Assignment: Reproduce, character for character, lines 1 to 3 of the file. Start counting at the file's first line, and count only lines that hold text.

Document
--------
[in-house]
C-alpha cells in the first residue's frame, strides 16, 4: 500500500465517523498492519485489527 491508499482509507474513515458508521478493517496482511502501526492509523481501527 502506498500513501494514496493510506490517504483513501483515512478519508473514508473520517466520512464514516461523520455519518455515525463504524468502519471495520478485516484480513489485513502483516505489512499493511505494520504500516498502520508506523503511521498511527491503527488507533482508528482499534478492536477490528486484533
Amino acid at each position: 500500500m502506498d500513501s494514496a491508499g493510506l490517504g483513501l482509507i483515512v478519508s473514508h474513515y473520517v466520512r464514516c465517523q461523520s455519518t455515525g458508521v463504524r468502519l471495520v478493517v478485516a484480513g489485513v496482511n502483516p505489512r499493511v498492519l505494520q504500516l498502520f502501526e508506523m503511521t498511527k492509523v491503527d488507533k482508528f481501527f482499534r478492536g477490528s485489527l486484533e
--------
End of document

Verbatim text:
[in-house]
C-alpha cells in the first residue's frame, strides 16, 4: 500500500465517523498492519485489527 491508499482509507474513515458508521478493517496482511502501526492509523481501527 502506498500513501494514496493510506490517504483513501483515512478519508473514508473520517466520512464514516461523520455519518455515525463504524468502519471495520478485516484480513489485513502483516505489512499493511505494520504500516498502520508506523503511521498511527491503527488507533482508528482499534478492536477490528486484533
Amino acid at each position: 500500500m502506498d500513501s494514496a491508499g493510506l490517504g483513501l482509507i483515512v478519508s473514508h474513515y473520517v466520512r464514516c465517523q461523520s455519518t455515525g458508521v463504524r468502519l471495520v478493517v478485516a484480513g489485513v496482511n502483516p505489512r499493511v498492519l505494520q504500516l498502520f502501526e508506523m503511521t498511527k492509523v491503527d488507533k482508528f481501527f482499534r478492536g477490528s485489527l486484533e